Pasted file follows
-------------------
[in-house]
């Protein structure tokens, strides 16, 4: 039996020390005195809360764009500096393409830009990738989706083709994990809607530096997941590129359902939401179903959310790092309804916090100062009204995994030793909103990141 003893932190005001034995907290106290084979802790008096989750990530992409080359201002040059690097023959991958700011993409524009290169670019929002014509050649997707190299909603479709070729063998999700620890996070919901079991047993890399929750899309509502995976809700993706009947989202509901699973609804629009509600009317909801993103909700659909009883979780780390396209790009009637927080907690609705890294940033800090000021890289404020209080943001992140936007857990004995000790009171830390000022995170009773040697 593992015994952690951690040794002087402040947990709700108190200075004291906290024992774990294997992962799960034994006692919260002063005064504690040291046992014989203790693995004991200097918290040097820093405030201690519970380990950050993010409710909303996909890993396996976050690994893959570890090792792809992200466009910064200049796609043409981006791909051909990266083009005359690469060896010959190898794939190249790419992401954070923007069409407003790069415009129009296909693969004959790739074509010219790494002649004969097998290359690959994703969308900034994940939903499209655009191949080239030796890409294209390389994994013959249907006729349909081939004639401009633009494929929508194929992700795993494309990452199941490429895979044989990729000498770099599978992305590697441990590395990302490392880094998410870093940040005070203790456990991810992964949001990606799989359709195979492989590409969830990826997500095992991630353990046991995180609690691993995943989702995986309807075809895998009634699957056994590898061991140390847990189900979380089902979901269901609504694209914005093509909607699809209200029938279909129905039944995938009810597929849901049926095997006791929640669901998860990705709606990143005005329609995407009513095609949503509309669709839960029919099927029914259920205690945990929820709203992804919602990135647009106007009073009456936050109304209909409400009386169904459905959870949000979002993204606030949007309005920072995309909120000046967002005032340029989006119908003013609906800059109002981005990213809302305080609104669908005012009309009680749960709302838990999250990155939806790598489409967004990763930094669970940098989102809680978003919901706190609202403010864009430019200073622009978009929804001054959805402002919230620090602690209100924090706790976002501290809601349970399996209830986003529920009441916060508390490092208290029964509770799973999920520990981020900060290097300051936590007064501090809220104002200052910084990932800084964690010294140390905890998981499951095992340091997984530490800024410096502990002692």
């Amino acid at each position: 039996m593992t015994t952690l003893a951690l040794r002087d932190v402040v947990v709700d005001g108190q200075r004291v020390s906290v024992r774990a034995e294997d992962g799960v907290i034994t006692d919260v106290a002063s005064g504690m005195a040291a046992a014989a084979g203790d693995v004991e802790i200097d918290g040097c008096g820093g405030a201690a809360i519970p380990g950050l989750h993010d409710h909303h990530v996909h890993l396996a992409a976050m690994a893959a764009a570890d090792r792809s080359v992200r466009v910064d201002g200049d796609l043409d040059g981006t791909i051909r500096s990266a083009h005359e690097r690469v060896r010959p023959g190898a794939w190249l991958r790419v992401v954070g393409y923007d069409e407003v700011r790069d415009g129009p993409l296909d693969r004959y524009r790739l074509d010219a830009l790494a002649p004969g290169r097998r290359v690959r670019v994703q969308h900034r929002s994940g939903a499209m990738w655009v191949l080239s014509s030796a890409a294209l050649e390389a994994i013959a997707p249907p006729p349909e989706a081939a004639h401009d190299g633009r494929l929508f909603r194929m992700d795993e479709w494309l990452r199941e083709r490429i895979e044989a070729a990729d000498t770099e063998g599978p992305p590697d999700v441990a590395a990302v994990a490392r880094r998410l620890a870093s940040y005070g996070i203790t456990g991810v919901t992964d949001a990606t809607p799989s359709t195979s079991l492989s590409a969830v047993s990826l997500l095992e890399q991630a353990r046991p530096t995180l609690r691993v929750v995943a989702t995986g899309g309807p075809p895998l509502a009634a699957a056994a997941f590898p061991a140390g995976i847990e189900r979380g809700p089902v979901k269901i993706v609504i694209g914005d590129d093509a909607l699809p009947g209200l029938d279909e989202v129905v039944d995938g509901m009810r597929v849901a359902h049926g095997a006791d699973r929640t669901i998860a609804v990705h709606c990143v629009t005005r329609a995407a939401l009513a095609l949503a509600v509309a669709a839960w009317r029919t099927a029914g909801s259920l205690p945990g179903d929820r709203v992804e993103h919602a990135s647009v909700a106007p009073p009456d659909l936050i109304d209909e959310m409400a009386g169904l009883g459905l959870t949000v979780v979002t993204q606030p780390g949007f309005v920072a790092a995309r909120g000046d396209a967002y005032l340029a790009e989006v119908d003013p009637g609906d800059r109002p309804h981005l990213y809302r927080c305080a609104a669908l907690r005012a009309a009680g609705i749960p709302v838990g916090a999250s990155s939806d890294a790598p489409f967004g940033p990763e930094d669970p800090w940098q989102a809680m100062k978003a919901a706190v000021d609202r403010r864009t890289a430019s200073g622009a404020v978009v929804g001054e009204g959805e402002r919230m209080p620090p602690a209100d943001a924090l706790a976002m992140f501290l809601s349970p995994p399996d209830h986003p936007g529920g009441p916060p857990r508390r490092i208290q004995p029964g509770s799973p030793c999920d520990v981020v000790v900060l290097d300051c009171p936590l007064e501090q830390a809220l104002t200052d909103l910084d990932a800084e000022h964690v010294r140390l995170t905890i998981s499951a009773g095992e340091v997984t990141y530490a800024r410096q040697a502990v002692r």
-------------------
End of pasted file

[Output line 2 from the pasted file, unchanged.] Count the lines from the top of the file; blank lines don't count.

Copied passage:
């Protein structure tokens, strides 16, 4: 039996020390005195809360764009500096393409830009990738989706083709994990809607530096997941590129359902939401179903959310790092309804916090100062009204995994030793909103990141 003893932190005001034995907290106290084979802790008096989750990530992409080359201002040059690097023959991958700011993409524009290169670019929002014509050649997707190299909603479709070729063998999700620890996070919901079991047993890399929750899309509502995976809700993706009947989202509901699973609804629009509600009317909801993103909700659909009883979780780390396209790009009637927080907690609705890294940033800090000021890289404020209080943001992140936007857990004995000790009171830390000022995170009773040697 593992015994952690951690040794002087402040947990709700108190200075004291906290024992774990294997992962799960034994006692919260002063005064504690040291046992014989203790693995004991200097918290040097820093405030201690519970380990950050993010409710909303996909890993396996976050690994893959570890090792792809992200466009910064200049796609043409981006791909051909990266083009005359690469060896010959190898794939190249790419992401954070923007069409407003790069415009129009296909693969004959790739074509010219790494002649004969097998290359690959994703969308900034994940939903499209655009191949080239030796890409294209390389994994013959249907006729349909081939004639401009633009494929929508194929992700795993494309990452199941490429895979044989990729000498770099599978992305590697441990590395990302490392880094998410870093940040005070203790456990991810992964949001990606799989359709195979492989590409969830990826997500095992991630353990046991995180609690691993995943989702995986309807075809895998009634699957056994590898061991140390847990189900979380089902979901269901609504694209914005093509909607699809209200029938279909129905039944995938009810597929849901049926095997006791929640669901998860990705709606990143005005329609995407009513095609949503509309669709839960029919099927029914259920205690945990929820709203992804919602990135647009106007009073009456936050109304209909409400009386169904459905959870949000979002993204606030949007309005920072995309909120000046967002005032340029989006119908003013609906800059109002981005990213809302305080609104669908005012009309009680749960709302838990999250990155939806790598489409967004990763930094669970940098989102809680978003919901706190609202403010864009430019200073622009978009929804001054959805402002919230620090602690209100924090706790976002501290809601349970399996209830986003529920009441916060508390490092208290029964509770799973999920520990981020900060290097300051936590007064501090809220104002200052910084990932800084964690010294140390905890998981499951095992340091997984530490800024410096502990002692």